ASEAN should expel Myanmar: Singaporean lawmakerMay 26th, 2009 - 3:15 pm ICT by IANS
Bangkok, May 26 (DPA) The Association of Southeast Asian Nations (ASEAN) has failed in its efforts to make Myanmar more democratic and should consider expelling it, as well as imposing limited sanctions, a Singaporean politician said Tuesday.
The ASEAN intended to reform Myanmar, also known as Burma, when it voted it into the regional grouping in 1997, but that has failed, Charles Chong, a 21-year member of Singapore’s parliament, said Tuesday.
“ASEAN has failed to influence Burma in any way,” Chong said. “ASEAN must consider, regretfully, suspending Burma from the association.”
He said limited sanctions - such as freezing the assets of members of Myanmar’s ruling junta - should also be considered although that could prove problematic because they could “hurt the people more than the government”.
Chong added his voice to a growing chorus condemning Myanmar’s human rights record, and most currently the trial of independence icon Aung San Suu Kyi.
Chong spoke at a press conference at the Foreign Correspondents Club in Bangkok where the campaign “Free Burma’s Political Prisoners Now!” said more than 650,000 people from more than 200 countries and territories have signed their petition since it was launched March 13.
The petition calls on UN Secretary General Ban Ki-moon to “make it his personal priority to secure the release of all political prisoners in Burma”.
Myanmar joined ASEAN in 1997 amid staunch objections from the EU and US and considerable debate within ASEAN itself. In addition to Myanmar, the regional grouping includes Brunei, Cambodia, Indonesia, Laos, Malaysia, the Philippines, Singapore, Thailand and Vietnam.
Myanmar’s membership has been controversial since day one and has been reignited with the current trial of Suu Kyi.
“We don’t want to be drawn down to the level of Burma,” Chong said of ASEAN.
Chong made it clear he was expressing his personal views and not speaking for the Singapore government, but said behind the scenes there is growing frustration with the junta in Myanmar.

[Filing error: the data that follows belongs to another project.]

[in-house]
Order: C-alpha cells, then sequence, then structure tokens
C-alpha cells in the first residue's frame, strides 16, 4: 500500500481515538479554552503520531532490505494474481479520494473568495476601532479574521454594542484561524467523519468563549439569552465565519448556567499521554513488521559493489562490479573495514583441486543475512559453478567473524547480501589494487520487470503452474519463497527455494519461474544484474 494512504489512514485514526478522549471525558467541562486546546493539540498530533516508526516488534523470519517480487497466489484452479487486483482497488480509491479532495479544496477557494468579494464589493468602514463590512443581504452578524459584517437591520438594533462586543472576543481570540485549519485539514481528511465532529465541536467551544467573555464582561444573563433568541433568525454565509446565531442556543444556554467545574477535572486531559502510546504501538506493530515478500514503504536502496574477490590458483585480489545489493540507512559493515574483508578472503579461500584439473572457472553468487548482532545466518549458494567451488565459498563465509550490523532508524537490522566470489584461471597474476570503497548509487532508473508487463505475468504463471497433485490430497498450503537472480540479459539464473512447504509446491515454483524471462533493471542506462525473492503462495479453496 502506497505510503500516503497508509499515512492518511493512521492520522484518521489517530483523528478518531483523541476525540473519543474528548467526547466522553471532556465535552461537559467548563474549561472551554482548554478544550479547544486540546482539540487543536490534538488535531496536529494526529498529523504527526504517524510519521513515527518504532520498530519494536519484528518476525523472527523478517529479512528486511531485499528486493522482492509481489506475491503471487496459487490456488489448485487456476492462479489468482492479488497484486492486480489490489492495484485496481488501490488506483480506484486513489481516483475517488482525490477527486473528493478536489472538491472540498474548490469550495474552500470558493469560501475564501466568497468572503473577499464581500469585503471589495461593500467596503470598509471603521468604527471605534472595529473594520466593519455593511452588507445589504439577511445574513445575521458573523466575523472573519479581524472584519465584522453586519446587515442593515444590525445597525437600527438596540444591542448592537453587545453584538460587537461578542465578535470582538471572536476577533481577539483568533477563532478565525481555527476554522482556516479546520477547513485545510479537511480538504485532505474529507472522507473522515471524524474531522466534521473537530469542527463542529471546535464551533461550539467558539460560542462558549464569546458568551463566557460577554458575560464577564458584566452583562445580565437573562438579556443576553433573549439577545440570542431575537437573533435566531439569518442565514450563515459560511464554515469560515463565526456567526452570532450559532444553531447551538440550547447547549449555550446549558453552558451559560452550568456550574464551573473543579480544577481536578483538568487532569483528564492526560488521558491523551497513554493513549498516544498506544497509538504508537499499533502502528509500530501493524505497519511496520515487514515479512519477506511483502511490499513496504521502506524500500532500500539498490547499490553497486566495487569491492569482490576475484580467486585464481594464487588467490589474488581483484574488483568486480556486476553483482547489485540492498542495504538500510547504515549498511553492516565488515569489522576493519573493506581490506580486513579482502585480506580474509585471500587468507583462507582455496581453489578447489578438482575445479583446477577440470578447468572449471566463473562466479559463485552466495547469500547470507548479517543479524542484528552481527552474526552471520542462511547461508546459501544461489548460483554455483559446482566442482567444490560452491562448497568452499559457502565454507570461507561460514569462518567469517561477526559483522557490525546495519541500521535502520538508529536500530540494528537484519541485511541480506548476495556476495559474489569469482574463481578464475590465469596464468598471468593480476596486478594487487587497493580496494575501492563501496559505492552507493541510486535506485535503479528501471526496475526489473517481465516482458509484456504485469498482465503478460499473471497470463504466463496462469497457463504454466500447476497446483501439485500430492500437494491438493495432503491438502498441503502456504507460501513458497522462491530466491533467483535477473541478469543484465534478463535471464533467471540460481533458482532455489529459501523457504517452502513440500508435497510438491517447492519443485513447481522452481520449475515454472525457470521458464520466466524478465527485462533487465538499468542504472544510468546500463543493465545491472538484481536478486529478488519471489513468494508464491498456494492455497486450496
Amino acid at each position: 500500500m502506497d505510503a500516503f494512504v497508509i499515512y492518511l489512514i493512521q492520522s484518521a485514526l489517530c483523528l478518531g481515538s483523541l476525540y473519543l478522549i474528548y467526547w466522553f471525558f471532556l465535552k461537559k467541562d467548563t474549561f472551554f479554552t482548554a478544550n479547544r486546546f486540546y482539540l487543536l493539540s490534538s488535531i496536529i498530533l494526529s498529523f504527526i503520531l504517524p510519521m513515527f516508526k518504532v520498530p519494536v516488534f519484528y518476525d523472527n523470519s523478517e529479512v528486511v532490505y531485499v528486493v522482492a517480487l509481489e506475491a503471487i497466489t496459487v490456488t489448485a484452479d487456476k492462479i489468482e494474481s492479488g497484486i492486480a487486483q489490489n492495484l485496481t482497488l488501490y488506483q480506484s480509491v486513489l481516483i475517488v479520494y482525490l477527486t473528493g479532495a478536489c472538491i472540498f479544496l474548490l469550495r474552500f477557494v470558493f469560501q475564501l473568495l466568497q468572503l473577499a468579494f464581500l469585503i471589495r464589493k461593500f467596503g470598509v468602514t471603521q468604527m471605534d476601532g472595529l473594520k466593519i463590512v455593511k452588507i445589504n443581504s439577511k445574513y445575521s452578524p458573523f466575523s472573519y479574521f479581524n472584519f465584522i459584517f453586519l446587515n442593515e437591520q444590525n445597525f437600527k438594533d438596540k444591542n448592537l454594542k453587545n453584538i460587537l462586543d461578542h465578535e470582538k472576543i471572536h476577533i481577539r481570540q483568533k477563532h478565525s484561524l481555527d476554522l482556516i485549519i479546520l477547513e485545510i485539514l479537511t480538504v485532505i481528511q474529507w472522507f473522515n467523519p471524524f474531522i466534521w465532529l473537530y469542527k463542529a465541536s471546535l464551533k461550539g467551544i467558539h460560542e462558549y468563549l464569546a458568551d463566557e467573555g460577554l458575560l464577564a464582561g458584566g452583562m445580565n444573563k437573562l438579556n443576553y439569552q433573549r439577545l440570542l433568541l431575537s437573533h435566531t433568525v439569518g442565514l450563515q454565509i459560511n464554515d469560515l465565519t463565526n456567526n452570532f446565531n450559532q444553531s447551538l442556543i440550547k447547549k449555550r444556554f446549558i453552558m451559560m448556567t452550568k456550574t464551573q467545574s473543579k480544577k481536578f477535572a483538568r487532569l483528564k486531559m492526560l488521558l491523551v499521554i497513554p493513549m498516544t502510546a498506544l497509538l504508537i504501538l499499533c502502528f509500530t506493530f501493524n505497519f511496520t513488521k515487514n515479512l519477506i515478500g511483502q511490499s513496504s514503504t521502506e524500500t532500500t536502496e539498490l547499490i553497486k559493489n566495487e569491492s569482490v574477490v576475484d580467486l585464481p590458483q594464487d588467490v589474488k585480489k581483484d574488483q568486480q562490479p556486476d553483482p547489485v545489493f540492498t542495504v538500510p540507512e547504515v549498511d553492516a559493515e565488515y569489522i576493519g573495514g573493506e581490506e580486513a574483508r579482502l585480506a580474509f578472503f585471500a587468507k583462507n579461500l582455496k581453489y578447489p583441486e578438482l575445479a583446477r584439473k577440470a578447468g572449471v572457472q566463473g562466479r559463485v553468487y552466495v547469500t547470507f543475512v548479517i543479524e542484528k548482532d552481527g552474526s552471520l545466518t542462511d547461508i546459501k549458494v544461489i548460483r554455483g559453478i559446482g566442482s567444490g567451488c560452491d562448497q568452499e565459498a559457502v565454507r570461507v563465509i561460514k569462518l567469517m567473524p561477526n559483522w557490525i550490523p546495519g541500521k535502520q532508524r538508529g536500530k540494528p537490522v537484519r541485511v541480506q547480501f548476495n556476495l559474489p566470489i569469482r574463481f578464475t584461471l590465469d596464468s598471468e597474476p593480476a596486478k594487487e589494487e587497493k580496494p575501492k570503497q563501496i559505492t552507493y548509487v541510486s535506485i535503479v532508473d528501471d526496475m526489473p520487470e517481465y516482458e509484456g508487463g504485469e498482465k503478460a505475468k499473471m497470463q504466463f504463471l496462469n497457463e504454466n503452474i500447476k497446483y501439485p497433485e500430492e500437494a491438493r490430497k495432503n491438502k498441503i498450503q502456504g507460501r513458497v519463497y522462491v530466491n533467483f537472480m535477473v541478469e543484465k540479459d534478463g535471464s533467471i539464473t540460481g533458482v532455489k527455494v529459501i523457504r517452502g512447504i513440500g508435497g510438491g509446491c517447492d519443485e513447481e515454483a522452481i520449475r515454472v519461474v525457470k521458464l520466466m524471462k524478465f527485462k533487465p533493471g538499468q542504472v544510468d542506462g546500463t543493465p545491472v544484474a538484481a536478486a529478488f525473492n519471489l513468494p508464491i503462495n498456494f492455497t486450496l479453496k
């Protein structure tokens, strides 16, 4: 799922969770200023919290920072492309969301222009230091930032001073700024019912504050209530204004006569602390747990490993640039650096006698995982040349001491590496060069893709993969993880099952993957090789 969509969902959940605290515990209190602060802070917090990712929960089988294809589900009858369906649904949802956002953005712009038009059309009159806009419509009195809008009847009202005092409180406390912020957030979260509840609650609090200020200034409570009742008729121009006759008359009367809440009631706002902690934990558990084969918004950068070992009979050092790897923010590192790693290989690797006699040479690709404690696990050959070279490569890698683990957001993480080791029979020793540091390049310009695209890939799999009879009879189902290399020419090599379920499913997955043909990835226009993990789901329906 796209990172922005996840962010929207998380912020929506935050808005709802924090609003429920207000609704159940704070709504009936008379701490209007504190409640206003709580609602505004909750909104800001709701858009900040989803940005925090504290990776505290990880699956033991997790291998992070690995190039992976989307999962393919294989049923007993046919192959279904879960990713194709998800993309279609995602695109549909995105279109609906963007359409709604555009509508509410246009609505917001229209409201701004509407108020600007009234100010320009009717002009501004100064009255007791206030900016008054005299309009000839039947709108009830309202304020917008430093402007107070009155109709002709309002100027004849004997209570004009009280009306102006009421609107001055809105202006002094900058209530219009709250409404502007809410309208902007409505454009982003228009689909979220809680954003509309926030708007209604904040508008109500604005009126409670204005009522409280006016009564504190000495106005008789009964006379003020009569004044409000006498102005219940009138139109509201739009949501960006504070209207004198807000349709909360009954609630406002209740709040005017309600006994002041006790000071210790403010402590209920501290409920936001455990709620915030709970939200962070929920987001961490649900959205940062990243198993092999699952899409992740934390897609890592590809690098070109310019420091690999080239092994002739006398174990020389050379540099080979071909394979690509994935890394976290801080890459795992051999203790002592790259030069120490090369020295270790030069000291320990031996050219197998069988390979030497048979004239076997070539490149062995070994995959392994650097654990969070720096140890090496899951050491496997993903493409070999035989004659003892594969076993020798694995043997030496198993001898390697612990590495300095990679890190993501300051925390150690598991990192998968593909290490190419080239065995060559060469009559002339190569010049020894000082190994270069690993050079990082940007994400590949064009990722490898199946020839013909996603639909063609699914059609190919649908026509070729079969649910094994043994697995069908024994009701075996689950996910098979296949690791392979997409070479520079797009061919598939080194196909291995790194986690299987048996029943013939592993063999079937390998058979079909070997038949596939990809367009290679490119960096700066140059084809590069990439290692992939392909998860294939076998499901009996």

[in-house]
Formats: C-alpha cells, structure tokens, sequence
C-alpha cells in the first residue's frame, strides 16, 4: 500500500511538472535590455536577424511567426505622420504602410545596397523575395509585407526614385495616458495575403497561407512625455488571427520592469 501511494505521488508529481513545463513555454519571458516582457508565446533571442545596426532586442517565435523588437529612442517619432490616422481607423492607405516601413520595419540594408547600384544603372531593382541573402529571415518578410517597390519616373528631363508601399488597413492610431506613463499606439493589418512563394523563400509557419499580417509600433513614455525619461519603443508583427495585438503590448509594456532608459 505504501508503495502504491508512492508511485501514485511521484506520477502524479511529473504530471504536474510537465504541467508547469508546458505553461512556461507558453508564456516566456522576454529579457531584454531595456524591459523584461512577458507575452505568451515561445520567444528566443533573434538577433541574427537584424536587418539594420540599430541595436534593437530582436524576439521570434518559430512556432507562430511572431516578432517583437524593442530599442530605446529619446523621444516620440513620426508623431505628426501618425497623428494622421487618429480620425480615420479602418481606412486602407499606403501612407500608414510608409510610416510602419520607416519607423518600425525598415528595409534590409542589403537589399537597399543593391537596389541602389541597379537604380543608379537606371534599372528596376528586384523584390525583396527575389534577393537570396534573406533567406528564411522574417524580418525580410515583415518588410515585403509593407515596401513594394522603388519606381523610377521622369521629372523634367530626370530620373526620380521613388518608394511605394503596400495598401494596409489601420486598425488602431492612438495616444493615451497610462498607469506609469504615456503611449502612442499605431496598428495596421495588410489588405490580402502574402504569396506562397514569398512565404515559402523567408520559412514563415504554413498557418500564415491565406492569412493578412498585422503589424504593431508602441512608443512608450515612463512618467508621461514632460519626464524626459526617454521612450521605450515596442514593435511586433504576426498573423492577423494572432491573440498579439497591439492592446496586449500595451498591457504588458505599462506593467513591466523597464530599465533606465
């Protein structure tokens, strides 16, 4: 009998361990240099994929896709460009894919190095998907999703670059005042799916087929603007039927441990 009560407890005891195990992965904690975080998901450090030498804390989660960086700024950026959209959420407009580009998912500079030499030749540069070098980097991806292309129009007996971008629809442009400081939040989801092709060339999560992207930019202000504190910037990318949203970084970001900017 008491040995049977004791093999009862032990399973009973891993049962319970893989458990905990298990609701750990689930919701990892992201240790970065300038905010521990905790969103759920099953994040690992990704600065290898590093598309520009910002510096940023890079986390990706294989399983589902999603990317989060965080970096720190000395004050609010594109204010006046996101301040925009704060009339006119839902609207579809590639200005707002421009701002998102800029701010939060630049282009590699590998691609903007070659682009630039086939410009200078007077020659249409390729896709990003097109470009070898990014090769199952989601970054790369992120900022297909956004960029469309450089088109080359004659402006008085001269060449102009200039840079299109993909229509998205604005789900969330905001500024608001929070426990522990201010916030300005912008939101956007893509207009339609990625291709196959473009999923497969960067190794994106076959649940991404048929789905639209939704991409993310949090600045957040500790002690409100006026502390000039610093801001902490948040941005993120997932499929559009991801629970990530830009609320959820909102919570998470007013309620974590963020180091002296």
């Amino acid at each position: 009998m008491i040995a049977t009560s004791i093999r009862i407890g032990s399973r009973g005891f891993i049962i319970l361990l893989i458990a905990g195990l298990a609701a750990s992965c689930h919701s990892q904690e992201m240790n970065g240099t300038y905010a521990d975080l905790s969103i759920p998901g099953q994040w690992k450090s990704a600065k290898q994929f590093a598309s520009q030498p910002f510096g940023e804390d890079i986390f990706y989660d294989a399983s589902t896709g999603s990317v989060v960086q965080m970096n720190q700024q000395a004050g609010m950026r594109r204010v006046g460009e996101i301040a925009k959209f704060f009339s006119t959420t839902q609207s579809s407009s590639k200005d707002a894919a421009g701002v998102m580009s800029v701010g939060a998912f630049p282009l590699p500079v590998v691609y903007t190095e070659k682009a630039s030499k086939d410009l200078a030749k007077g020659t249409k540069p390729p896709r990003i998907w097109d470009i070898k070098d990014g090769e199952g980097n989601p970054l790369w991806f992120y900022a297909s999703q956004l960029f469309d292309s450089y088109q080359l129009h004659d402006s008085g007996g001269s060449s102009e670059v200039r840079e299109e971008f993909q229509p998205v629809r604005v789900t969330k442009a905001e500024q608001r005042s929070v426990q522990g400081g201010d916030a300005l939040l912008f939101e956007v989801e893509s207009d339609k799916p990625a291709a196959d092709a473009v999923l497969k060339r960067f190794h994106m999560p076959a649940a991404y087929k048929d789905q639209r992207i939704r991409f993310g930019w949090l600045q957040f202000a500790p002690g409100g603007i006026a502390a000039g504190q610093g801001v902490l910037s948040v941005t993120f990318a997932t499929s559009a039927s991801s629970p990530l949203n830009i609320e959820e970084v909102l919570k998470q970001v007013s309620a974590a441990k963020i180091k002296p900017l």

Myanmar’s military regime ranks among the world’s pariah states. It has kept Aung San Suu Kyi, the 1991 Nobel Peace Prize laureate, under house arrest for 13 of the past 19 years.
Myanmar legal expert said her current detention term is set to expire Wednesday, but a Myanmar police brigadier general claimed Tuesday the term was not due to end until Nov 27.
She faces another three to five years in prison if she is found guilty of allowing US national John William Yettaw, 53, to swim into her compound-cum-prison on Yangon’s Inya Lake earlier this month.
Suu Kyi has been charged with breaking the terms of her detention, a charge that carries a minimum of three years in jail and a maximum of five.
Her trial continued Tuesday.
- US envoy meets Myanmar's Aung San Suu Kyi - Nov 04, 2009
- Burmese state media threatens Suu Kyi with 'tragic end' over ending sanctions stance - Feb 15, 2011
- Military rulers demand apology from Suu Kyi's party for supporting western sanctions - Feb 20, 2011
- Suu Kyi to help Myanmarese migrants in Thailand - May 30, 2012
- Myanmar junta releases opposition politician - Jul 15, 2010
- Myanmar democracy icon wants to sue junta - Sep 05, 2010
- Suu Kyi 'will not accept Burmese military junta's conditions for her freedom' - Nov 10, 2010
- Myanmar junta chief commutes Aung San Suu Kyi's sentence (Lead) - Aug 11, 2009
- Former First Lady Laura Bush speaks by phone with Suu Kyi - Dec 18, 2010
- EU foreign policy chief meets with Burma's Suu Kyi - Apr 29, 2012
- Myanmar says Aung San Suu Kyi in detention till Nov 27 - May 26, 2009
- Manmohan meets Suu Kyi, hails India ties (Lead) - May 29, 2012
- Aung San Suu Kyi in house detention for 18 more months - Aug 11, 2009
- Myanmar opposition leader Suu Kyi to renovate home-cum-prison - Aug 31, 2009
- Myanmar pro-democracy leader appeals to India to play proactive role - Mar 10, 2012
Tags: asean, association of southeast asian nations, aung san suu kyi, ban ki moon, burma myanmar, foreign correspondents club, free burma, junta, lawmaker, objections, personal priority, personal views, political prisoners, politician, regional grouping, san suu kyi, sanctions, singapore government, southeast asian nations, un secretary general